Notice that the ECtHR is not addressing the topic of his sentence, his conviction; it is studying whether there was opportunity to defend Pichugin in the trial. Lawyer Ksenia Kostromina argued this question brilliantly, demonstrating these violations, when the defence was denied access to justice under the same terms the prosecution had. I support Ksenia Kostromina’s position on this matter. She was able to prove this, and it was based on this evidence that the ECtHR issued its decision.

In a rule-of-law state, judges implement the laws of their state, Constitution, and UPK and the decisions of the ECtHR. When it ratified the convention, Russia recognized a binding obligation to implement the European Court’s decisions. This is recognized by all the states that recognize the European Court’s jurisdiction, virtually all the European countries, with the exception of Belarus, which is not a member of the Council of Europe.

What does failure to implement the ECtHR decision mean for Russia?

There is a special body that tracks implementation of European Court decisions. Since the Convention’s protocol 14 went into effect, it has kept careful track of cases and has urged countries to implement ECtHR decisions. How can it compel? By all kinds of moral influence—diplomatically or by extreme measures — by passing a resolution on the failure to implement decisions. In general, no single country has yet reached the point of such a resolution. Russia has had that possibility, that negative chance, ever since the Constitutional Court was entrusted with the obligation, utterly alien to it, of resolving issues involving failure to implement ECtHR decisions. The Constitutional Court cannot decide these questions; the Court was put in a situation that violated the Russian Constitution. This is an amazing phenomenon, when the supreme representative organ of the legislative branch and the Constitutional Court, which is the main upholder of the Constitution, jointly violate the Russian Constitution. And it is a very dangerous precedent.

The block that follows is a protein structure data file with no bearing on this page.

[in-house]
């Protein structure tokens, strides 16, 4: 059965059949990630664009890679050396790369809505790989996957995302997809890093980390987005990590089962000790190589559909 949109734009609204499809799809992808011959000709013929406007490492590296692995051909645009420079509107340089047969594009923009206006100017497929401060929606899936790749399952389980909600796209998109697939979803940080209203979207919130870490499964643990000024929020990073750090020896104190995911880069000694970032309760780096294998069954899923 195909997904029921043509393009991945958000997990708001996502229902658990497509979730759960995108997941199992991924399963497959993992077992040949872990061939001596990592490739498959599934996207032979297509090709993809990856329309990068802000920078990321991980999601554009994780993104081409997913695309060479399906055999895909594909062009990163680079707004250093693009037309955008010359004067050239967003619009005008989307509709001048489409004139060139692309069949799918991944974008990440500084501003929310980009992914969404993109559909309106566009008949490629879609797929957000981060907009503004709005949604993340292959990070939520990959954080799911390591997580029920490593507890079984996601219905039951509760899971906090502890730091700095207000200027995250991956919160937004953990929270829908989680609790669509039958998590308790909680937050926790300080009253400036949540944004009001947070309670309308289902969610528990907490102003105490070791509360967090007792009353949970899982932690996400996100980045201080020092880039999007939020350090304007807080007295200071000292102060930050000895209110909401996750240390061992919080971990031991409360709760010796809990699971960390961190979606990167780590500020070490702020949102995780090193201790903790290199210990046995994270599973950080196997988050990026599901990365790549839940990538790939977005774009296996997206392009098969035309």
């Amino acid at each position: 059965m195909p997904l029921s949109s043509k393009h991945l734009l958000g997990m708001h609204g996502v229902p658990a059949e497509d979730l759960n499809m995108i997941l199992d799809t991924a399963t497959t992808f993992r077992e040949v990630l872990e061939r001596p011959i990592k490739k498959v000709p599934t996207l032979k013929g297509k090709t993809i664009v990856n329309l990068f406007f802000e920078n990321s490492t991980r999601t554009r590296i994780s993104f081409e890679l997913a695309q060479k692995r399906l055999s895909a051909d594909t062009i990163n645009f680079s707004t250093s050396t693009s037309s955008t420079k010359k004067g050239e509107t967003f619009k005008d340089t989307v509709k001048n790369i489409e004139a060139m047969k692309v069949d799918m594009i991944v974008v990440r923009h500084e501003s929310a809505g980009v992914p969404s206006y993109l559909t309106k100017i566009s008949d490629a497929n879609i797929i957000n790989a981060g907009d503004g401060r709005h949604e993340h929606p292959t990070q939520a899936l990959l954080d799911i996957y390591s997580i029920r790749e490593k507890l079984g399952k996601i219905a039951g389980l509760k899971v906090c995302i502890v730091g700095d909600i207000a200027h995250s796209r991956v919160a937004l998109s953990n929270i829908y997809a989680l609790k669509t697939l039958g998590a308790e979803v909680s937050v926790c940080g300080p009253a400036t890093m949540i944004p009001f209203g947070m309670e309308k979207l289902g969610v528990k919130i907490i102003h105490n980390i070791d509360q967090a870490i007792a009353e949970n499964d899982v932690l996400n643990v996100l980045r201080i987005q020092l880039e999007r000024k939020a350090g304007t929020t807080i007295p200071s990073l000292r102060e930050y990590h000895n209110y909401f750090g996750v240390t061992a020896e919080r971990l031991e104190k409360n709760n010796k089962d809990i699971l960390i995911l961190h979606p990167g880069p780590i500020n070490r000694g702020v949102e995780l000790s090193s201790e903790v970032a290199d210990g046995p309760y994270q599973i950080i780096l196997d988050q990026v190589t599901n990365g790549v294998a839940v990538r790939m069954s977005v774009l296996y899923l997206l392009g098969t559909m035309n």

People say you have to live a long time in Russia. I think all this will pass, too. There are the Constitution’s positions, and they are unshakable, and there are postulates recognized by all the member countries of the Council of Europe, and if they no longer exist, the world will become unpredictable. This is undesirable for every single country not only in the Council of Europe but in the world. Unpredictable behavior by one’s neighbors and their refusal to carry out the obligations they have taken on — these are very dangerous symptoms, and they must be immediately eliminated by the reasonable elements of our regime.

With regard to Pichugin’s fate, if he was sentenced to life imprisonment but at the same time the decision was made as a result of an unfair trial, then that sentence has zero legitimacy today. Therefore, either three months will pass and the decision of the ECtHR will become final, whereupon Russia is required to reopen the case under new circumstances, or else Russia becomes a violator of its obligations, an unpredictable member of the commonwealth of states, which are beginning to beware of their neighbor, because this neighbor that does not carry out the obligations it has taken on is dangerous. I think the Russian authorities should not let it come to that.

Translated by Marian Schwartz

Source: Moscow Helsinki Group
[original source: Оpen Russia]